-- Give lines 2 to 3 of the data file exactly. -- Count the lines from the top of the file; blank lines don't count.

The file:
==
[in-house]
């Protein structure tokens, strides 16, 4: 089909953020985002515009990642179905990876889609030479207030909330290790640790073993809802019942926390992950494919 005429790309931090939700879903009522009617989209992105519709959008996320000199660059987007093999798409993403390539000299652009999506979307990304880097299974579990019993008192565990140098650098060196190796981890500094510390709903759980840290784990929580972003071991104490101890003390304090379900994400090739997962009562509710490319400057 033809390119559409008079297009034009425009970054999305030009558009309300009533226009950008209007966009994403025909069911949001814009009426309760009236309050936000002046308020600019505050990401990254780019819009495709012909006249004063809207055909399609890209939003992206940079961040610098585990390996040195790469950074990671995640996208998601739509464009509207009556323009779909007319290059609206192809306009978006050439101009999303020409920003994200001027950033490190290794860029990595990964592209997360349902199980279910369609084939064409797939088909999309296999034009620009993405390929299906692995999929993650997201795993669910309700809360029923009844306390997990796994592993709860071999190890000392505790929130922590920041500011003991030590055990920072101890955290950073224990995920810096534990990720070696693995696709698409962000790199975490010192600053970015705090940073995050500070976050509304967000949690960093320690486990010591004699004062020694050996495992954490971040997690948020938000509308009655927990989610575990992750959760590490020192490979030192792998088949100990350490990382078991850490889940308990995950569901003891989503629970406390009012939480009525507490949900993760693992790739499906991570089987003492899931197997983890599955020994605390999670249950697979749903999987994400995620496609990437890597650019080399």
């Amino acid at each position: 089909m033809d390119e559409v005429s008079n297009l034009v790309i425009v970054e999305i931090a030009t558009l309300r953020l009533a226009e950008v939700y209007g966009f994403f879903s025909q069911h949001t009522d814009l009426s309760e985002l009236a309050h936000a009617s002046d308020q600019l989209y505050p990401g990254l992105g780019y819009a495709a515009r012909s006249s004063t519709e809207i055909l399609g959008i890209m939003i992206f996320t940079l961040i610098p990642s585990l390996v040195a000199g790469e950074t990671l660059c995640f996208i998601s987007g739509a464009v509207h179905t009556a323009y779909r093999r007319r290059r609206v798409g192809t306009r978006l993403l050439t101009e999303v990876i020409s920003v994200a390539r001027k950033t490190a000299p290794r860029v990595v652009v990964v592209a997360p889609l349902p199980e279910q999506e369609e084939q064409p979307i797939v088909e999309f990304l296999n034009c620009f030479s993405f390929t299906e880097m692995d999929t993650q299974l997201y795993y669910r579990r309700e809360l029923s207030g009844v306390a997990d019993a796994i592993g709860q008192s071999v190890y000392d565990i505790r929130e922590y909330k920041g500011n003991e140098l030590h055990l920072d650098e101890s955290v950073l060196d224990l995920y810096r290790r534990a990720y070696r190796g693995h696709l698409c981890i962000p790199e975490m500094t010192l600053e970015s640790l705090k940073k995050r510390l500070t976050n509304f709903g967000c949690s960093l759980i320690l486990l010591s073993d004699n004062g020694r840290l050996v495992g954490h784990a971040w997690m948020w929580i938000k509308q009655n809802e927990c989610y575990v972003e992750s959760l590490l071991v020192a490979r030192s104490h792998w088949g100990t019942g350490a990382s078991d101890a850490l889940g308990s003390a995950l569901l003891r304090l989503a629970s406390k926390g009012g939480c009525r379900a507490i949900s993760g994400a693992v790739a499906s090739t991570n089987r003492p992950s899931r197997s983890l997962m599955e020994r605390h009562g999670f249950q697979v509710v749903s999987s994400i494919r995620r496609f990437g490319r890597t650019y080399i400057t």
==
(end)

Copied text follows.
């Protein structure tokens, strides 16, 4: 089909953020985002515009990642179905990876889609030479207030909330290790640790073993809802019942926390992950494919 005429790309931090939700879903009522009617989209992105519709959008996320000199660059987007093999798409993403390539000299652009999506979307990304880097299974579990019993008192565990140098650098060196190796981890500094510390709903759980840290784990929580972003071991104490101890003390304090379900994400090739997962009562509710490319400057 033809390119559409008079297009034009425009970054999305030009558009309300009533226009950008209007966009994403025909069911949001814009009426309760009236309050936000002046308020600019505050990401990254780019819009495709012909006249004063809207055909399609890209939003992206940079961040610098585990390996040195790469950074990671995640996208998601739509464009509207009556323009779909007319290059609206192809306009978006050439101009999303020409920003994200001027950033490190290794860029990595990964592209997360349902199980279910369609084939064409797939088909999309296999034009620009993405390929299906692995999929993650997201795993669910309700809360029923009844306390997990796994592993709860071999190890000392505790929130922590920041500011003991030590055990920072101890955290950073224990995920810096534990990720070696693995696709698409962000790199975490010192600053970015705090940073995050500070976050509304967000949690960093320690486990010591004699004062020694050996495992954490971040997690948020938000509308009655927990989610575990992750959760590490020192490979030192792998088949100990350490990382078991850490889940308990995950569901003891989503629970406390009012939480009525507490949900993760693992790739499906991570089987003492899931197997983890599955020994605390999670249950697979749903999987994400995620496609990437890597650019080399």
């Amino acid at each position: 089909m033809d390119e559409v005429s008079n297009l034009v790309i425009v970054e999305i931090a030009t558009l309300r953020l009533a226009e950008v939700y209007g966009f994403f879903s025909q069911h949001t009522d814009l009426s309760e985002l009236a309050h936000a009617s002046d308020q600019l989209y505050p990401g990254l992105g780019y819009a495709a515009r012909s006249s004063t519709e809207i055909l399609g959008i890209m939003i992206f996320t940079l961040i610098p990642s585990l390996v040195a000199g790469e950074t990671l660059c995640f996208i998601s987007g739509a464009v509207h179905t009556a323009y779909r093999r007319r290059r609206v798409g192809t306009r978006l993403l050439t101009e999303v990876i020409s920003v994200a390539r001027k950033t490190a000299p290794r860029v990595v652009v990964v592209a997360p889609l349902p199980e279910q999506e369609e084939q064409p979307i797939v088909e999309f990304l296999n034009c620009f030479s993405f390929t299906e880097m692995d999929t993650q299974l997201y795993y669910r579990r309700e809360l029923s207030g009844v306390a997990d019993a796994i592993g709860q008192s071999v190890y000392d565990i505790r929130e922590y909330k920041g500011n003991e140098l030590h055990l920072d650098e101890s955290v950073l060196d224990l995920y810096r290790r534990a990720y070696r190796g693995h696709l698409c981890i962000p790199e975490m500094t010192l600053e970015s640790l705090k940073k995050r510390l500070t976050n509304f709903g967000c949690s960093l759980i320690l486990l010591s073993d004699n004062g020694r840290l050996v495992g954490h784990a971040w997690m948020w929580i938000k509308q009655n809802e927990c989610y575990v972003e992750s959760l590490l071991v020192a490979r030192s104490h792998w088949g100990t019942g350490a990382s078991d101890a850490l889940g308990s003390a995950l569901l003891r304090l989503a629970s406390k926390g009012g939480c009525r379900a507490i949900s993760g994400a693992v790739a499906s090739t991570n089987r003492p992950s899931r197997s983890l997962m599955e020994r605390h009562g999670f249950q697979v509710v749903s999987s994400i494919r995620r496609f990437g490319r890597t650019y080399i400057t």